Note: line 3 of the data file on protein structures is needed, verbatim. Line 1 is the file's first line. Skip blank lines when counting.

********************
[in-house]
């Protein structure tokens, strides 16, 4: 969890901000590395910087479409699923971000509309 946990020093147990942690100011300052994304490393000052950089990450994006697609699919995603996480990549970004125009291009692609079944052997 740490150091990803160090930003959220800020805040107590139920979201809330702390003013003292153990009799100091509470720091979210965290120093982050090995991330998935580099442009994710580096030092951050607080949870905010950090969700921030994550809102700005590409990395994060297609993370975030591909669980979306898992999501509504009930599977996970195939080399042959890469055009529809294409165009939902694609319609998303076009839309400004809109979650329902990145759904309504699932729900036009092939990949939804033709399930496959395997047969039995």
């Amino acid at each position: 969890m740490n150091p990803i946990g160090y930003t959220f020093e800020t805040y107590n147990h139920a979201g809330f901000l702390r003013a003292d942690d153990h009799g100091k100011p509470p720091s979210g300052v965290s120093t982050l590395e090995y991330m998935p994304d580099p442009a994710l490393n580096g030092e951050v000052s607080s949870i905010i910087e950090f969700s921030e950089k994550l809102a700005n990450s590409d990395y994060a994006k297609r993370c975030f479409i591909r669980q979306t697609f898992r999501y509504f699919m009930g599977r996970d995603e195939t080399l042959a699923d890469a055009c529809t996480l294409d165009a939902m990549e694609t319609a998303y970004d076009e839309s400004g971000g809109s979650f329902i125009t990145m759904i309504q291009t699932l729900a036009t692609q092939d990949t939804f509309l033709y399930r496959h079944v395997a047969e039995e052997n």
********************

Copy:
């Amino acid at each position: 969890m740490n150091p990803i946990g160090y930003t959220f020093e800020t805040y107590n147990h139920a979201g809330f901000l702390r003013a003292d942690d153990h009799g100091k100011p509470p720091s979210g300052v965290s120093t982050l590395e090995y991330m998935p994304d580099p442009a994710l490393n580096g030092e951050v000052s607080s949870i905010i910087e950090f969700s921030e950089k994550l809102a700005n990450s590409d990395y994060a994006k297609r993370c975030f479409i591909r669980q979306t697609f898992r999501y509504f699919m009930g599977r996970d995603e195939t080399l042959a699923d890469a055009c529809t996480l294409d165009a939902m990549e694609t319609a998303y970004d076009e839309s400004g971000g809109s979650f329902i125009t990145m759904i309504q291009t699932l729900a036009t692609q092939d990949t939804f509309l033709y399930r496959h079944v395997a047969e039995e052997n």